• Huh, I’ve been using it for a while off and on and haven’t had that issue. I wonder if it was a batch of them?? I’ll check out that Prestacycle tool as well.

  • multisportscott

    Hi Logan, maybe, I hope it was just a batch thing. I was testing them to re-sell for work and three of us suffered a similar experience with the ball heads. My burred seat post bolt was a right royal PITA but there ya go, lesson learned. So we don’t sell them but are about to buy and sell the PrestaCycle tools. Keep up the great work!

  • Hi,
    I agree with you. I am a technician and I think we all know that when we have to tighten some hex bolt hard we can’t use the ball side of the wrench. It is a pity that unlike usual hex wrenches we cannot use the bit after the ball is broken. I have this tool also, it is really nice and attractive but I also feel it is not the best option for “heavy” interventions using hex bits. Torx is OK, but I use the torx to remove/install the brake discs when travelling and then I use a mini torque wrench to keep disc straight. Adding that there is no chain tool, I ended up leaving the nice switch at home…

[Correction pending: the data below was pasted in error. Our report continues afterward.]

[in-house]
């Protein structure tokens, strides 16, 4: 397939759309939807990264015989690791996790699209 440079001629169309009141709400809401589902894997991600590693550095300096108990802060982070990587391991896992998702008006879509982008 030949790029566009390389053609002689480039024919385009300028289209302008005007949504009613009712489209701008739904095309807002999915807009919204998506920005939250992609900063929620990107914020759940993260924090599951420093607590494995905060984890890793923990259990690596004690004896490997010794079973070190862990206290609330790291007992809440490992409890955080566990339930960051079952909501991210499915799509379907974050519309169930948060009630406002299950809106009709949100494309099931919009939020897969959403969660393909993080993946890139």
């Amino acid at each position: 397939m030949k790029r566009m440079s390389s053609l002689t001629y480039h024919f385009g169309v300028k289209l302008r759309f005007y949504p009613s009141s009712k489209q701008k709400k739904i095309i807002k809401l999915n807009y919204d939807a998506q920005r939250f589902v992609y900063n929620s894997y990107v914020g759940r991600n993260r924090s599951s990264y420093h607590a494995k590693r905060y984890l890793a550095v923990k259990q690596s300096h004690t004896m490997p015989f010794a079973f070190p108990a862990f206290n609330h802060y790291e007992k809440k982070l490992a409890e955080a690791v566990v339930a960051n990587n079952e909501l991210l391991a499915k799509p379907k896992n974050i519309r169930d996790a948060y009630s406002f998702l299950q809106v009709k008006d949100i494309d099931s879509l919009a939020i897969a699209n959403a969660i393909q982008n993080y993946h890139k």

• Todd Brockway

    Thanks as always for great coverage of all things bike packing. I absolutely love this site. Keep up the great
    work.

  • Kyle Trebotich

    Cool tool set. What’s size chain can the chain breaker accommodate? I looked on Blackburn’s website and they don’t list that specification. Cheers

  • Chris Lowe

    Agree. The ball end bits leave much to be desired. Nice thing is it uses standard sized bits so you can add/remove just the ones you need. The simple design is so much better than the Swiss Army knife style tools.

  • I asked Blackburn and they said up to 12spd…

  • Chris Leydig

    Does that extension piece fit in the switch?

  • Charles Lai

    Looks like a good toolkit for the SWAT compartment on my Specialized Camber Expert. Right now I just have a spare tube and tire levers in there. I’ve been looking for a good compact toolkit to put in the SWAT.

  • Teamdarb

    Is there a USA made counter part to these type of tool kits?